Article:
Spanish people know how to party. The clubs of Ibiza may not be found in every town here but you can guarantee that there will be at least one venue where you can see in the dawn and continue to party. It’s not uncommon for nightclubs to open at midnight or even later and some bars have set themselves up as the ‘pre-nightclub’ alternative. Restrictions still apply in terms of age, dress and behaviour so don’t expect Spanish Nightlife to transcend all rules. However, you will find a whole variety of pubs, clubs and outside venues where you can enjoy the early hours.

Afterwards why not stop by a ‘churros’ bar. Get to enjoy a cup of hot chocolate and hot fritters or ‘churros’, sprinkled with sugar. The perfect breakfast to top up your energy levels while you chat about your night out.

A spot of Flamenco in the Spanish nights

Flamenco is a display of the best in Spanish colour, energy and passion. You can take a trip to a dedicated flamenco show. But be aware that these can be lengthy and the musical accompaniment isn’t to everyone’s liking. However, if you want an authentic taste of the real flamenco then be ready for an intense experience.

A recommendation for those who are not yet ‘into’ it and just want a sample, it might be best to dine out at a venue where flamenco is also on offer. Alternatively, if you are in Spain during May, then some areas have a May fair. This includes a celebration of the sevillanas tradition. This is the perfect opportunity to visit different marquees and watch as clubs and associations show off their best flamenco dancing.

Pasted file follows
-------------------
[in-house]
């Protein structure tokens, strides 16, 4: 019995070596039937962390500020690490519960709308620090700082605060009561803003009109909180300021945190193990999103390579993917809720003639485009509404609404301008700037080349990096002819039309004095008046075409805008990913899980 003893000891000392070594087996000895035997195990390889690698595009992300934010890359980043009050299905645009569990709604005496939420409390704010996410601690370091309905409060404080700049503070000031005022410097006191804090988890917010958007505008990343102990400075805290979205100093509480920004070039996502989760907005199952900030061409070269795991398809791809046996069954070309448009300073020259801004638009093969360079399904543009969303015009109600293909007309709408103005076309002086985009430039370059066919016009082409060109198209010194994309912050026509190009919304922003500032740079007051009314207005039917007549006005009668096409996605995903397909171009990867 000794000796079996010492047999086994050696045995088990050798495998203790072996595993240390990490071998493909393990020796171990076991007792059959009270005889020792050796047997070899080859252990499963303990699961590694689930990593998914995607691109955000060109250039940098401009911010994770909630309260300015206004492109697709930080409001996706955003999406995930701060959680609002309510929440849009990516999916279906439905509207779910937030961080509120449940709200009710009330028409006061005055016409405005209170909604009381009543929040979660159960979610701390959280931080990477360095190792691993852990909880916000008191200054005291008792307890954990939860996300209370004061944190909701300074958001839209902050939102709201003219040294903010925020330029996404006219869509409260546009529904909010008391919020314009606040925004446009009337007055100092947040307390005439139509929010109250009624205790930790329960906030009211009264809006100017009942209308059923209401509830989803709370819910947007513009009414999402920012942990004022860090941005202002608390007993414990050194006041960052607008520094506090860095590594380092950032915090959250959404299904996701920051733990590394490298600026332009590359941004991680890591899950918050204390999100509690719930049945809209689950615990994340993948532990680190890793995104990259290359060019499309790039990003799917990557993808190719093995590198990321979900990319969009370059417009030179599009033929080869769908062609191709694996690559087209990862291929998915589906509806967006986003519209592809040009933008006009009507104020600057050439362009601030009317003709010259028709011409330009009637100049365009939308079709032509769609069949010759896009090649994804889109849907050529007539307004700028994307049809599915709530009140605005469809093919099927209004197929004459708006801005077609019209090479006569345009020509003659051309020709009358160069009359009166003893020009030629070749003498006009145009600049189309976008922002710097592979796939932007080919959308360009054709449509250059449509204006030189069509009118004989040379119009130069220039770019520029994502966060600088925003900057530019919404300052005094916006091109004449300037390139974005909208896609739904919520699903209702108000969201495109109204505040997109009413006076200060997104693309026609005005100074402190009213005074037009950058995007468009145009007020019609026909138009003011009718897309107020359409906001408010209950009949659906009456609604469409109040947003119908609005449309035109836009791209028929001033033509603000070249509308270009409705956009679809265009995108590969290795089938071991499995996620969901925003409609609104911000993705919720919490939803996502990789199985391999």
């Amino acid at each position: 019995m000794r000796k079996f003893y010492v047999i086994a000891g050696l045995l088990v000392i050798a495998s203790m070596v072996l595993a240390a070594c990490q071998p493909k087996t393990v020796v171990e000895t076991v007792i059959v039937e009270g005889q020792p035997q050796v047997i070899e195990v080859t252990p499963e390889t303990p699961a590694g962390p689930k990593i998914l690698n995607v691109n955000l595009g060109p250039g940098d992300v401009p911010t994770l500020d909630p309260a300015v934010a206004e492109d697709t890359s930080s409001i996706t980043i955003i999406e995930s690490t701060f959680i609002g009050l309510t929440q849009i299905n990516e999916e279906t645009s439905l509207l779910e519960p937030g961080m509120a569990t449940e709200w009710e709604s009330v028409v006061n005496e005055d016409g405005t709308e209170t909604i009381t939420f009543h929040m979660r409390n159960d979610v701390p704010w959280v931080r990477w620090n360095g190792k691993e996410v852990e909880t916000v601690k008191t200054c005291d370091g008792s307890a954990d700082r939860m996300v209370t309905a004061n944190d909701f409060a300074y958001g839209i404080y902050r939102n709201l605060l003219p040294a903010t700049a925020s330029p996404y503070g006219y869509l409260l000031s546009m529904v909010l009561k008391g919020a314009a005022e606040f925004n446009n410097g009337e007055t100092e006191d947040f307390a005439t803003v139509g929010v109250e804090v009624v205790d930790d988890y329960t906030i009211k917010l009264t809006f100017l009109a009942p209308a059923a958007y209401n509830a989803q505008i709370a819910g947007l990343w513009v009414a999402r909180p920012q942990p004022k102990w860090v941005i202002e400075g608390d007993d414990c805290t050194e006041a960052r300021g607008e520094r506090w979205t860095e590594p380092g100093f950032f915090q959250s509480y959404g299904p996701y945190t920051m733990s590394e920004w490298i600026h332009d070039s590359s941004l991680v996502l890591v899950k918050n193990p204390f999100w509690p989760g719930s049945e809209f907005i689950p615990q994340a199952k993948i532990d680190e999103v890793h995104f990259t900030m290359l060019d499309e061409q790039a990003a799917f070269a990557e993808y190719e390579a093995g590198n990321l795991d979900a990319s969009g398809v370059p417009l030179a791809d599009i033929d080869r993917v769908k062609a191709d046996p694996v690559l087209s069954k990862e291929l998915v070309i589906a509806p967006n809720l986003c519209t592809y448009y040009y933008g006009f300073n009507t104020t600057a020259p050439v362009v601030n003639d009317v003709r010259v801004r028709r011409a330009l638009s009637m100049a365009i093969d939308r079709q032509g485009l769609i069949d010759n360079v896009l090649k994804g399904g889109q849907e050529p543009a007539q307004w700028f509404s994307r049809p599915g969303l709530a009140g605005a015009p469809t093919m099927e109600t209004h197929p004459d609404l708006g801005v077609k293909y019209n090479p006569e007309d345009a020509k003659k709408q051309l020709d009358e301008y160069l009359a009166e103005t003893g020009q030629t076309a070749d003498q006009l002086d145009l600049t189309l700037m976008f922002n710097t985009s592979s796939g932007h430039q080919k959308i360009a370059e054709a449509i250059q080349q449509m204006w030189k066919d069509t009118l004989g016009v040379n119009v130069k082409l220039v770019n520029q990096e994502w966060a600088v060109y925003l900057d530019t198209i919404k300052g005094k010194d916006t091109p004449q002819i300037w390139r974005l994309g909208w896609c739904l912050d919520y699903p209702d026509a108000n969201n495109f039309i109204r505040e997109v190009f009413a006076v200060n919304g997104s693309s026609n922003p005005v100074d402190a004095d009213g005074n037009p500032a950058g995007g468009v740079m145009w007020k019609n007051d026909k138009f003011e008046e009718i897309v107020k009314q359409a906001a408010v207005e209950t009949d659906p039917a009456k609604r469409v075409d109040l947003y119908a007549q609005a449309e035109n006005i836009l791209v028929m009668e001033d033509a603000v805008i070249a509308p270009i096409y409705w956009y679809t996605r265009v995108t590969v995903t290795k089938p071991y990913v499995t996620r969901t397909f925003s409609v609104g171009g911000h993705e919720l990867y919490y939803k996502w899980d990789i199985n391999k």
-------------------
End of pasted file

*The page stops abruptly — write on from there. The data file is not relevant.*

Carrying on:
Fiestas and celebrations

We can’t include an article on Spanish Nightlife without mentioning Spain’s vast array of fiestas. Throughout the year there are days and even weeks when a specific holiday is celebrated, or a stage in history or the town’s saint is honoured. These are events for the whole family and often begin with a procession through the town that is then followed by a trip to the fair with a chaser of late night dancing.

Be warned, fireworks are usually involved at some point and you can expect firework displays at intervals throughout the year. Some of these are phenomenal such as the Elche Nit de l’Albá or Las Fallas in Valencia. Others are your after-party mix of firecrackers and rockets.

The Spanish love to dress up. You’ll be amazed at the colour and detail of the outfits for carnival and, more recently adopted, Halloween. It’s fine here to really dress up for a night out. You won’t feel out of place in your best frock for even the most modest of events. You have to celebrate and embrace this occasions, so join in and enjoy.

Nocturnal activities for all the family

Finally, Spanish Nightlife is about making the most of life. It feels as though never a moment or opportunity is lost for sharing with family and friends. This doesn’t mean that Spanish people don’t work hard. Far from it. It’s a constant source of amazement that secondary schools in Spain start at 8.00 am and that people are up and about when they’ve scarcely been in from the night before. Hence, the need for a siesta. And, how sensible, to withdraw at 2.00pm to pull down the shutters. And also take the opportunity to recharge your batteries ready for the evening again.